Thursday I went back to ladies’ Bible study. Afterward, I talked with Y a little more about my situation, telling her what Dr. B had said about probably having a thyroidectomy sometime. I asked her about her experience. She said that it had mostly been no big deal, except that her voice was slightly damaged afterwards and had required a few months to recover. I knew that vocal cord damage was a possibility, as was injury to the parathyroid glands that controlled the body’s calcium levels. But that seemed too far out of my control to dwell on.

Yvette had offered me the loan of a couple of thyroid books. They were sitting on the console between me and Silas as we drove home.

“Why do you have these thyroid books?” he asked.

“Mrs. Y loaned them to me,” I said, trying to sound casual. Rusty and I had not discussed the situation with our kids. We seemed to have an unspoken agreement that it was better not to worry them needlessly, especially since they had learned all too well the past few years about the transience of life. Within a three year span, he had lost two grandparents and three great-grandparents.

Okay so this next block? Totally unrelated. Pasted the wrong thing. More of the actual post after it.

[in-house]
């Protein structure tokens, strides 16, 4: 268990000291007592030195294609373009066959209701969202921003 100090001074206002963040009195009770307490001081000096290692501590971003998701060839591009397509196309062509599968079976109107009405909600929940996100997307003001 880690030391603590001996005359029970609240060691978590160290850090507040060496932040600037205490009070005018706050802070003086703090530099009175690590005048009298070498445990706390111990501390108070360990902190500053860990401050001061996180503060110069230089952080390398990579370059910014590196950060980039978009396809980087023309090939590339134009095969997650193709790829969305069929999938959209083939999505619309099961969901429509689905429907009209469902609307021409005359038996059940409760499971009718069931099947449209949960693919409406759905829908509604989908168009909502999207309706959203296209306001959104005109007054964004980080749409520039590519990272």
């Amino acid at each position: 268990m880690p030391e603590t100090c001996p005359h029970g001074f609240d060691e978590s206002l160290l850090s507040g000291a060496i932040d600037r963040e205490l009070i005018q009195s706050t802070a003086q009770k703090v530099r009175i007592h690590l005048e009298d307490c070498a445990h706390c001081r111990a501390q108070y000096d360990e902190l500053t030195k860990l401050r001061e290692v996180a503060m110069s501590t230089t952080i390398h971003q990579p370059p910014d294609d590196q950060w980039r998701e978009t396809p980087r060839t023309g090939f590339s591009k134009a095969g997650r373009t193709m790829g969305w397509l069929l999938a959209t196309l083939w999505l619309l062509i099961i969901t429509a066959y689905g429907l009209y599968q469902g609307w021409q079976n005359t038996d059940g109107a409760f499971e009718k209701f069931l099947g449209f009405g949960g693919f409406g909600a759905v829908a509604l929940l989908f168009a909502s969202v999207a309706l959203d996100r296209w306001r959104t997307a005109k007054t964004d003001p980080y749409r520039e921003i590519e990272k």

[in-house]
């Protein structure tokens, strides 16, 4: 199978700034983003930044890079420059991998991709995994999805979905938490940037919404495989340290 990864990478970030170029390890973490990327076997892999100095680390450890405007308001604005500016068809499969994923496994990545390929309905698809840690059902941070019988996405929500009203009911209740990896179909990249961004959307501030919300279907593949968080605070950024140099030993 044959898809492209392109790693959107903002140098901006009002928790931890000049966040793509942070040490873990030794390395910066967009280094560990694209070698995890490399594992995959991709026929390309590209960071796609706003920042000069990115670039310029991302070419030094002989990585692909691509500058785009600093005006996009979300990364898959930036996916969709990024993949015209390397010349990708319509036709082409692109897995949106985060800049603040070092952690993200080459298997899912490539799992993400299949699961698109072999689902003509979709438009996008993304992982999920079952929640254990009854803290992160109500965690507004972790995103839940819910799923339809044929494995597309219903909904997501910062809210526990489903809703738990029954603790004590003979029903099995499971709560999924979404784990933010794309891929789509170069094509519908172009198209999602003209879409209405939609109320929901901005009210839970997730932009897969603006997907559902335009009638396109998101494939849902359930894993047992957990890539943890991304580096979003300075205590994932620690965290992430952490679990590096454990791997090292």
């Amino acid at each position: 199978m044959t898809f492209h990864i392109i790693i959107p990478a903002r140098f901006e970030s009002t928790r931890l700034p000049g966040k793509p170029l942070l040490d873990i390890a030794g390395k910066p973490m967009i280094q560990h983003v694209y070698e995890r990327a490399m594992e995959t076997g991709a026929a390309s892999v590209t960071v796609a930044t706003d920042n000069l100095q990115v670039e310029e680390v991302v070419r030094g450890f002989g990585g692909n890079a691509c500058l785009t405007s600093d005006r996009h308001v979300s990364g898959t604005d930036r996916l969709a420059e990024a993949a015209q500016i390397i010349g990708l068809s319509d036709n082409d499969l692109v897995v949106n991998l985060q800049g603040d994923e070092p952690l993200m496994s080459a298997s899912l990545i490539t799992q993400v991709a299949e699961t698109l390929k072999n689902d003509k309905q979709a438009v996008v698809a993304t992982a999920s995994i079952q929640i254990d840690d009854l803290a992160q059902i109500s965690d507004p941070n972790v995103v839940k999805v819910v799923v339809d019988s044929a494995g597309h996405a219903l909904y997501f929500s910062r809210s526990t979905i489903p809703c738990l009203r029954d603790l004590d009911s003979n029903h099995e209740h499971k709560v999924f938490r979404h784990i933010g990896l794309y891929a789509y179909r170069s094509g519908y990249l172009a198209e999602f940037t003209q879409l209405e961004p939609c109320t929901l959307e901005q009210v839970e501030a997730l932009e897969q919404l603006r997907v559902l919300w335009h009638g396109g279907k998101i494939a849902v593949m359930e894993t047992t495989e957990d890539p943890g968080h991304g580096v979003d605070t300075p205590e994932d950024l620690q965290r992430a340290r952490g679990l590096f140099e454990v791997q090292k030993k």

“Does your doctor think you might have cancer?” he asked.

Doesn’t miss anything, I thought. Should have been more careful. “Did you hear me talking to Mrs. Y?” I asked.

“Yeah, I have ears like a fox,” he said. The boys had been playing video games, and I had honestly forgotten that they were within earshot while I was talking with Y. I replayed the conversation in my head, assessing what he had most likely heard. The good news was that I had reiterated my “I am not scared of it being cancer” mantra, as well as quoting that there was about a 90% survival rate for 30 years, joking that I didn’t even think the general population had odds that good.